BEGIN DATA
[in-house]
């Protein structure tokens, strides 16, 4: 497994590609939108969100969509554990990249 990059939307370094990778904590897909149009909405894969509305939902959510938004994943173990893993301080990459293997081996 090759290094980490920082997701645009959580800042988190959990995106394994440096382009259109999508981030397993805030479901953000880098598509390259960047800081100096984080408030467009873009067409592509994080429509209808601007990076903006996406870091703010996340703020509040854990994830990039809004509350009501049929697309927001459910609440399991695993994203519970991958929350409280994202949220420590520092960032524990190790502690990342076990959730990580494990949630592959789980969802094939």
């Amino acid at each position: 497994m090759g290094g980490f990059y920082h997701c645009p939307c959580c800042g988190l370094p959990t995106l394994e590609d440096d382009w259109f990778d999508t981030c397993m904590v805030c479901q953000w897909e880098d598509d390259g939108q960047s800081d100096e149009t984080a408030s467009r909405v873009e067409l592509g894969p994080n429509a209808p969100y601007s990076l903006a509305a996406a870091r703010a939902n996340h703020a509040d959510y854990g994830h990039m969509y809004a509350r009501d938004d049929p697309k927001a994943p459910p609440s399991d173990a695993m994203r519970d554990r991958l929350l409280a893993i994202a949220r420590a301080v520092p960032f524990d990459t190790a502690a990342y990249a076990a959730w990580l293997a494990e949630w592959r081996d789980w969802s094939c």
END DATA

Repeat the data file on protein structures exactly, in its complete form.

[in-house]
């Protein structure tokens, strides 16, 4: 497994590609939108969100969509554990990249 990059939307370094990778904590897909149009909405894969509305939902959510938004994943173990893993301080990459293997081996 090759290094980490920082997701645009959580800042988190959990995106394994440096382009259109999508981030397993805030479901953000880098598509390259960047800081100096984080408030467009873009067409592509994080429509209808601007990076903006996406870091703010996340703020509040854990994830990039809004509350009501049929697309927001459910609440399991695993994203519970991958929350409280994202949220420590520092960032524990190790502690990342076990959730990580494990949630592959789980969802094939």
């Amino acid at each position: 497994m090759g290094g980490f990059y920082h997701c645009p939307c959580c800042g988190l370094p959990t995106l394994e590609d440096d382009w259109f990778d999508t981030c397993m904590v805030c479901q953000w897909e880098d598509d390259g939108q960047s800081d100096e149009t984080a408030s467009r909405v873009e067409l592509g894969p994080n429509a209808p969100y601007s990076l903006a509305a996406a870091r703010a939902n996340h703020a509040d959510y854990g994830h990039m969509y809004a509350r009501d938004d049929p697309k927001a994943p459910p609440s399991d173990a695993m994203r519970d554990r991958l929350l409280a893993i994202a949220r420590a301080v520092p960032f524990d990459t190790a502690a990342y990249a076990a959730w990580l293997a494990e949630w592959r081996d789980w969802s094939c």